Increases in functional connectivity between pro-nociceptive brain areas may correlate with higher levels of peripheral inflammation in individuals with rheumatoid arthritis (RA) and comorbid fibromyalgia (FM), according to a study published in Arthritis & Rheumatology. The mechanisms involved in the development of FM and comorbid RA are thought to involve central sensitization.
In this study initially designed to examine the neural correlates of fatigue in RA, 54 patients with RA (75.9% women) were enrolled and divided into 2 cohorts: 27 participants with (FM+) and 27 without (FM−) a diagnosis of FM, with mean scores on the American College of Rheumatology FM survey of 17.89 and 8.52, respectively.
Participants underwent functional magnetic resonance imaging (fMRI) while taking the Paced Auditory Serial Attention Test to assess cognitive function. Seed-to-whole brain connectivity analyses were conducted, with the left mid/posterior insula and left inferior parietal lobule (IPL), which have been implicated in FM symptoms and inflammation, respectively, used as seed regions.
The erythrocyte sedimentation rate (ESR) was used as a measure of inflammation, and the association between ESR and functional connectivity was examined using multiple regression modeling, with age and sex as covariates.
Participants in both FM groups did not differ in age, sex, or ESR. In the FM+ group, fMRI revealed increased functional connectivity between the insula and the left IPL, between the left IPL and medial prefrontal cortex, between the left IPL and dorsal anterior cingulate cortex, and between the left IPL and other cortical areas. These enhanced connectivities were found to correlate with higher ESR levels (ie, greater levels of peripheral inflammation) in individuals in the FM+ group (P <.05 family-wise error for all). In the FM− group, higher ESR levels were found to be associated with lower functional connectivity between the insula and right IPL and with higher connectivity between the IPL and left superior temporal gyrus.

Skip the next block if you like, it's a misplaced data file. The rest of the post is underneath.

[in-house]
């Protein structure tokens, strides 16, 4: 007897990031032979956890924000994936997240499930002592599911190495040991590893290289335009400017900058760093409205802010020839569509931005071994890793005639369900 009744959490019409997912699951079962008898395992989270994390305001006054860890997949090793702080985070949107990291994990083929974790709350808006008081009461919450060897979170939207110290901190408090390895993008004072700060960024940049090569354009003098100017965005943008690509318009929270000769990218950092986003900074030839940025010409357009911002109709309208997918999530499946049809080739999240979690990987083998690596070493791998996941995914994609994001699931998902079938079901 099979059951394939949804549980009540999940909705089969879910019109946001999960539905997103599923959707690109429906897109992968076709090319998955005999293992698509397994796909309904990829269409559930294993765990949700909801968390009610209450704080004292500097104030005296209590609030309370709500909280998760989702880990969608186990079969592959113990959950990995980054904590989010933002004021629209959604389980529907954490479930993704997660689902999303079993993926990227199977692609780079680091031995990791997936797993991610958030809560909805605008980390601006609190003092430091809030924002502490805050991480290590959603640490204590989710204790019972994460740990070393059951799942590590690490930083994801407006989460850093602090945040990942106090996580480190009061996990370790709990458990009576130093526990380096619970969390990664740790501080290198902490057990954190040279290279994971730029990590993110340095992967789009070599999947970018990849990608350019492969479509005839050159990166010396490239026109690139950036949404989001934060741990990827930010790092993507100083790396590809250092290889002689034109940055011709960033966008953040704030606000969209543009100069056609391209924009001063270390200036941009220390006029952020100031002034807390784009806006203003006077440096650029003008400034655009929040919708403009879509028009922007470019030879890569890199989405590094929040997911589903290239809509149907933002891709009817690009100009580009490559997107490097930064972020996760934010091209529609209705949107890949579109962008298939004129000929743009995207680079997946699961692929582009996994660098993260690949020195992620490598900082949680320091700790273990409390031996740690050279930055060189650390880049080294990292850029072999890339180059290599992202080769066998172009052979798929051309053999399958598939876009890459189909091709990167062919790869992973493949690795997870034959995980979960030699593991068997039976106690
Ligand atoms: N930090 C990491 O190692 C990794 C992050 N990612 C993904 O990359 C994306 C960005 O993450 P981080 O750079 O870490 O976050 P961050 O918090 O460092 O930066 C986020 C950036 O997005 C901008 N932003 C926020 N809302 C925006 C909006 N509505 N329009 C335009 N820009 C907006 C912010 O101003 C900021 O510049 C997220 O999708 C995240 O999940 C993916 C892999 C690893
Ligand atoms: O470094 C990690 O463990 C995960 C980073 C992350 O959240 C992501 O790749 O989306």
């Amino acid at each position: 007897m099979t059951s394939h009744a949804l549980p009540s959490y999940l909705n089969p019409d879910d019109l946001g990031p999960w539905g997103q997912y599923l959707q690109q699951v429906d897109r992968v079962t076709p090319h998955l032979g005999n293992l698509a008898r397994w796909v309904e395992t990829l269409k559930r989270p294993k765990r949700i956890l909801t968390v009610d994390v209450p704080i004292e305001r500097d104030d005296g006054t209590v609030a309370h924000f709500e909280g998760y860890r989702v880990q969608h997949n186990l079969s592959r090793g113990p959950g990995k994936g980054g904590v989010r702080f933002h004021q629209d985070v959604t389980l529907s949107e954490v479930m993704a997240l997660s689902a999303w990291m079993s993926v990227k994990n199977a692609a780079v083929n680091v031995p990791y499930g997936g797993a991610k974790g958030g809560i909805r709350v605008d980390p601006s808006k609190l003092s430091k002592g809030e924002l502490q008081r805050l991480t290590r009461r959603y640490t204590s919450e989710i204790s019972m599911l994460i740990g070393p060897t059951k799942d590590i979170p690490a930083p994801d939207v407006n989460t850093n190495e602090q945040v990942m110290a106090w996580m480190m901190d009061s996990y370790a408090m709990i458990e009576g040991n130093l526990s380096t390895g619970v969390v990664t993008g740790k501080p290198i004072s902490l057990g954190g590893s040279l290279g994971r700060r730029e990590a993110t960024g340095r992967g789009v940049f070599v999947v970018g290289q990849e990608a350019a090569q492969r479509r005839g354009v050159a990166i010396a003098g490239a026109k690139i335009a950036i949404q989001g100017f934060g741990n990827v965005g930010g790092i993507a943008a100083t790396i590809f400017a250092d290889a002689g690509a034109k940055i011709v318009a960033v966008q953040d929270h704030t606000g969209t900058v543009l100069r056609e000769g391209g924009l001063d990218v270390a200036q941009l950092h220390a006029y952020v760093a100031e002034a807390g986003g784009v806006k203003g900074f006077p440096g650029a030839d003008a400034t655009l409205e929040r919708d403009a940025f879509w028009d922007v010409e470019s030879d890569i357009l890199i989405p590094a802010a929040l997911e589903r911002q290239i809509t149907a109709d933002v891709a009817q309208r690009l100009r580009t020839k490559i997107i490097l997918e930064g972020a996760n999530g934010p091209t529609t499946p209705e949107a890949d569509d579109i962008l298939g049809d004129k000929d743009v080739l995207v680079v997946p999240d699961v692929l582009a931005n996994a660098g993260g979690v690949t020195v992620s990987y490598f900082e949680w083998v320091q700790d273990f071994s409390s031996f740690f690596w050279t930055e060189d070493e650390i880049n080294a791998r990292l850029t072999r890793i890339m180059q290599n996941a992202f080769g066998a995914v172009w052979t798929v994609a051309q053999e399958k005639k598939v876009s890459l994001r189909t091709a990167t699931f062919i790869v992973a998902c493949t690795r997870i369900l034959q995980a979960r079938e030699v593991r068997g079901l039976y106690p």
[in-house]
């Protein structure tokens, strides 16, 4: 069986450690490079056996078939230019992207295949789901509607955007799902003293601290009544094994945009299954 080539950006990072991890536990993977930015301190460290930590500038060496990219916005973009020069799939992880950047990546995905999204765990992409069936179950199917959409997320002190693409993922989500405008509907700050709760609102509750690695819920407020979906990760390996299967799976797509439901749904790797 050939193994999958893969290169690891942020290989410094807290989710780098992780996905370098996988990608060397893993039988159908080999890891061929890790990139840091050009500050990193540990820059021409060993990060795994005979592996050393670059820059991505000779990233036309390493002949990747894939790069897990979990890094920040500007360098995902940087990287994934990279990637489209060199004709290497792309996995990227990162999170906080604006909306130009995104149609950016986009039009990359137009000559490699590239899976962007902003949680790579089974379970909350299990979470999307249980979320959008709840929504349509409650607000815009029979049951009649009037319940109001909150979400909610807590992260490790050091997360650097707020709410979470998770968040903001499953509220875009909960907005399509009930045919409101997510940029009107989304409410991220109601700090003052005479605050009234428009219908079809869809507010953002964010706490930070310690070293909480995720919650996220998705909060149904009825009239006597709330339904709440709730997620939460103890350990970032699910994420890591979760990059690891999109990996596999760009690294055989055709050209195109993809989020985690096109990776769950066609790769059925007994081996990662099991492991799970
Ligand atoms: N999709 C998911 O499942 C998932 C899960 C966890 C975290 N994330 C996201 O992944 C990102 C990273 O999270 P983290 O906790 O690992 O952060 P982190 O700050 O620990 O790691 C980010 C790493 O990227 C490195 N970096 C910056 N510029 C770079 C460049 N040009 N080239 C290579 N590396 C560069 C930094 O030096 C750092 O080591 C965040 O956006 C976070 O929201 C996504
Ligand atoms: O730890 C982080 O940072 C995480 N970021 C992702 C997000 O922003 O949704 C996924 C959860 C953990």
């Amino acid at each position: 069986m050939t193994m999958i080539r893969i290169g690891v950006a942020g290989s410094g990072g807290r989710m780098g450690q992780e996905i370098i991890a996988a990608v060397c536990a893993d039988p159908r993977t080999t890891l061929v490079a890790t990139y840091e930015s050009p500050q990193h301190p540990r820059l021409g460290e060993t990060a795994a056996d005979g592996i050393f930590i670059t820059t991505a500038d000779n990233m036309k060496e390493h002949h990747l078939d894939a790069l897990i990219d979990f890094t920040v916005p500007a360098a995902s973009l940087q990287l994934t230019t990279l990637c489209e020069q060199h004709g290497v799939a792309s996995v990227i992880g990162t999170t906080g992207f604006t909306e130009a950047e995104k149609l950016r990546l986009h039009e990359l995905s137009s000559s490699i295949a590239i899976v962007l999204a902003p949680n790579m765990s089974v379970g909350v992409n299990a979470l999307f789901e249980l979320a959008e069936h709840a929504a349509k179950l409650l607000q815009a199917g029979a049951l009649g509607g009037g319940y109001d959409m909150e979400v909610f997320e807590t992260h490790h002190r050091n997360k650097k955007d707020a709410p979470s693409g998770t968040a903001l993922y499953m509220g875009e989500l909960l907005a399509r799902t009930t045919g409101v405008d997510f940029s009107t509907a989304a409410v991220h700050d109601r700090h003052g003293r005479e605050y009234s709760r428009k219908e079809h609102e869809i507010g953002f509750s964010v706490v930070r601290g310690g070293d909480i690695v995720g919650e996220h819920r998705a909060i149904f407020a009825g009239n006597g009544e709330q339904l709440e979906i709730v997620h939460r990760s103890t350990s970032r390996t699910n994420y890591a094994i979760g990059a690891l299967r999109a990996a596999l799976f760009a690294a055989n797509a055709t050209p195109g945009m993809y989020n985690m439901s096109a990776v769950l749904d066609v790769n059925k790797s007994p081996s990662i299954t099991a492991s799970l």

Significant interaction effects between ESR levels and FM scores were established in post hoc analyses across all extracted connectivity values (P <.05 for all) except the connectivity seen between the IPL and right middle frontal gyrus (P =.317). These results indicate ,a dynamic relationship between peripheral inflammation and functional connectivity, according to changes in FM score.
Study limitations include use of a sample that may not be representative of the larger RA population, possible bias toward a centralized pain phenotype, and uncertainty regarding the relative onset of FM and RA symptoms.
“Ultimately, the great clinical value of distinguishing ‘bottom-up’ mechanisms of central sensitization is the potential to mark out [patients with RA] whose FM symptoms may improve with an enhanced peripheral immunosuppressive approach,” noted the authors.
Disclosures: This study was supported by Pfizer Inc. Several study authors declared affiliations with the pharmaceutical industry. Please see the original reference for a full list of authors’ disclosures.
Kaplan CM, Schrepf A, Ichesco E, et al. Inflammation is associated with pro‐nociceptive brain connections in rheumatoid arthritis patients with concomitant fibromyalgia [published online August 5, 2019]. Arthritis Rheumatol. doi:10.1002/art.41069
This article originally appeared on Clinical Pain Advisor